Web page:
9322 Casting Quality

Foundries only hold those tolerances that are specified by the purchaser. This is unlike the case for wrought products, for which mills will meet standard mill tolerances as a minimum. The dimensions of castings can be difficult to control because it is sometimes difficult to predict the shrinkage during solidification and the warping that may be produced by nonuniform cooling. The quality of cast material may also vary widely, and any inspection methods must be specified by the purchaser. The most commonly used inspection techniques are radiography and penetrant methods. Radiography is performed by X-raying the part to show discontinuities such as gas holes, shrinkage, and foreign material. These discontinuities are then rated by comparing them to reference radiographs shown in ASTM E155. The ratings are then compared to inspection criteria agreed to beforehand by the customer and the foundry. The inspection criteria for quality and frequency of inspection can be selected and then specified from the Aluminum Association's casting quality standard AA-CS-M5-85, which provides seven quality levels and four frequency levels from which to choose. The penetrant inspection method is only useful for detecting surface defects. Two techniques are available. The fluorescent penetrant procedure is to apply penetrating oil to the part, remove the oil, apply developer to absorbed oil bleeding out of surface discontinuities, and then inspect the casting under ultraviolet light. The dye penetrant method uses a color penetrant, enabling inspection in normal light. Frequency levels are given in AA-CS-M5-85 for penetrant testing also.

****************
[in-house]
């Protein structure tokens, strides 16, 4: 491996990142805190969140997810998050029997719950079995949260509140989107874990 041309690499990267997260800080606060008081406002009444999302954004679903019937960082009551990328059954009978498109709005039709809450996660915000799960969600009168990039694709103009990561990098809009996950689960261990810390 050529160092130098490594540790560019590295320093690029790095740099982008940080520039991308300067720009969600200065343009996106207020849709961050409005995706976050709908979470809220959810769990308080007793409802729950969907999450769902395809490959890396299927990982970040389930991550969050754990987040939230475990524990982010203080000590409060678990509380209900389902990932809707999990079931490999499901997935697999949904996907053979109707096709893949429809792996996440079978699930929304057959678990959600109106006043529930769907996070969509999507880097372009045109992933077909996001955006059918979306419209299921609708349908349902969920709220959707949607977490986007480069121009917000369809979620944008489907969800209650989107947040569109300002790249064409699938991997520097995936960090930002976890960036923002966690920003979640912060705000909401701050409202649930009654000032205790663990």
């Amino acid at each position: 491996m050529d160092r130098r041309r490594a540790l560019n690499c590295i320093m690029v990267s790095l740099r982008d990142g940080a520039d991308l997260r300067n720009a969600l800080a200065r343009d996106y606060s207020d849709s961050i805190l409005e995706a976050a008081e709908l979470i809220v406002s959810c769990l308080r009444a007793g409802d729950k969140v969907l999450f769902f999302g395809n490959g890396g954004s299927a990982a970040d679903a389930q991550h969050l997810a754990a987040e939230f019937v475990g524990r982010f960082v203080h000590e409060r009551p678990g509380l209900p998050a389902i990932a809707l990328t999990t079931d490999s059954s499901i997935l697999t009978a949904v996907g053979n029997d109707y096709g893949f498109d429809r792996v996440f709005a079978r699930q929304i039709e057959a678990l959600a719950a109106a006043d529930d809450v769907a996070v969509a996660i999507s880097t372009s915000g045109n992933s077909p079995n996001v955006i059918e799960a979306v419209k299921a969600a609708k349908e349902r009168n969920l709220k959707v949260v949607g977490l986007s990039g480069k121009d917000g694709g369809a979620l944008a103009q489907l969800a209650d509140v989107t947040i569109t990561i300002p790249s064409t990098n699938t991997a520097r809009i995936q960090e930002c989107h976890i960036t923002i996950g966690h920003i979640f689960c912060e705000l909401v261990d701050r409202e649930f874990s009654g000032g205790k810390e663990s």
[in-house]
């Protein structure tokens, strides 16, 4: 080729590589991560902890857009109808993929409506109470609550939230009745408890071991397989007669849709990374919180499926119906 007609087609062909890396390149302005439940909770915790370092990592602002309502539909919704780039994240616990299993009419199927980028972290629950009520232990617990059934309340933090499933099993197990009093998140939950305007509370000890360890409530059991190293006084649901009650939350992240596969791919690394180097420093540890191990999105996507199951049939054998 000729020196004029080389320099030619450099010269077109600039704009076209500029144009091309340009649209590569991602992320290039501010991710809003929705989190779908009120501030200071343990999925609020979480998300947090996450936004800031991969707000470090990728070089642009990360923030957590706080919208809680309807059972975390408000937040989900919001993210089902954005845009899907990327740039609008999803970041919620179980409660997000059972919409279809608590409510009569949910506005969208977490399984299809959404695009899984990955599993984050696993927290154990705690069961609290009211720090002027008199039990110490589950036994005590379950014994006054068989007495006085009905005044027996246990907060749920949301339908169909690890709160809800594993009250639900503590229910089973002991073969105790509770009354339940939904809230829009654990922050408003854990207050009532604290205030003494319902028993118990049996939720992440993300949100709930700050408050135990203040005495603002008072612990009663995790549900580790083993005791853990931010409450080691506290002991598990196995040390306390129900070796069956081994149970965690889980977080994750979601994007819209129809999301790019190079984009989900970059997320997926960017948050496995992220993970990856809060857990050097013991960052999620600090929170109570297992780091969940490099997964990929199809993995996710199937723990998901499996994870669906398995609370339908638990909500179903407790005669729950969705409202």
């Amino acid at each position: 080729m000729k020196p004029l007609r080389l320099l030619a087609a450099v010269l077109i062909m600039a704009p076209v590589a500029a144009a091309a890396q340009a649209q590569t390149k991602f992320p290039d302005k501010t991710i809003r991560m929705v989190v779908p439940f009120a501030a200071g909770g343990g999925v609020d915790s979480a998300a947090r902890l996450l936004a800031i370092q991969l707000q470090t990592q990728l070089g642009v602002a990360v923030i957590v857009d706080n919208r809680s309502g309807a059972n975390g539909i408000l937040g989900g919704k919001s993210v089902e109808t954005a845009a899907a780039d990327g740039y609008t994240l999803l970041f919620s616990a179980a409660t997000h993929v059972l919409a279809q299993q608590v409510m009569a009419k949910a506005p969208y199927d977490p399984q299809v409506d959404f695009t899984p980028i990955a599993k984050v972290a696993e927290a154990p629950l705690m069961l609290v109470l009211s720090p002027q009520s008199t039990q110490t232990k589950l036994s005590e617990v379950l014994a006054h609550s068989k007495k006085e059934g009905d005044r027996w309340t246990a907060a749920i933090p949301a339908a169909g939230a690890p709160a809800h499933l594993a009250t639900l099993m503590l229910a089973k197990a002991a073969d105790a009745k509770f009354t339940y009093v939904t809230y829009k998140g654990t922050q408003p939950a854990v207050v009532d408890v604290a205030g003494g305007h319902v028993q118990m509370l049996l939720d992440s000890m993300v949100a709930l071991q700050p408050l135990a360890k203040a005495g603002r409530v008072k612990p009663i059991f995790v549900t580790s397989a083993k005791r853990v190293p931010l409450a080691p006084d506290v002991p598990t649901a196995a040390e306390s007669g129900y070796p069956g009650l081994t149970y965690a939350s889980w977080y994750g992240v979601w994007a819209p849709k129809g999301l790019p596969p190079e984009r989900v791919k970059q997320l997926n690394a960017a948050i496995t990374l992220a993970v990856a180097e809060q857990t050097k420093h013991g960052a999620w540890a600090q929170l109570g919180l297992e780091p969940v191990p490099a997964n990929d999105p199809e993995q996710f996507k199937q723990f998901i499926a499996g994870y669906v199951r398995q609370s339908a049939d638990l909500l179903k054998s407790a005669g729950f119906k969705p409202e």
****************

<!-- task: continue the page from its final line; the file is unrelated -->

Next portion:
A test bar cast with each heat is also useful. It can be tested and the results compared directly to minimum mechanical properties listed for the alloy in Table 9.16.

9.3.3 Aluminum Powder

There are many uses for aluminum powder particles, which can be as small as a few microns thick. Larger particles are used in the chemical and metal production industries; one of the first uses of aluminum was as particles to remove oxygen from molten steel during its production. Finer particles are used as an explosive in fireworks and flares and as a solid fuel for rockets. Each launch of the space shuttle uses 350,000 16 (160,000 kg) of aluminum powder. Powder is also flattened into flakes in a rotating mill and used as a constituent for paints to provide a metallic finish. Finally, aluminum powder may be pressed into parts, referred to as powder metallurgy, competing with conventionally cast aluminum parts.

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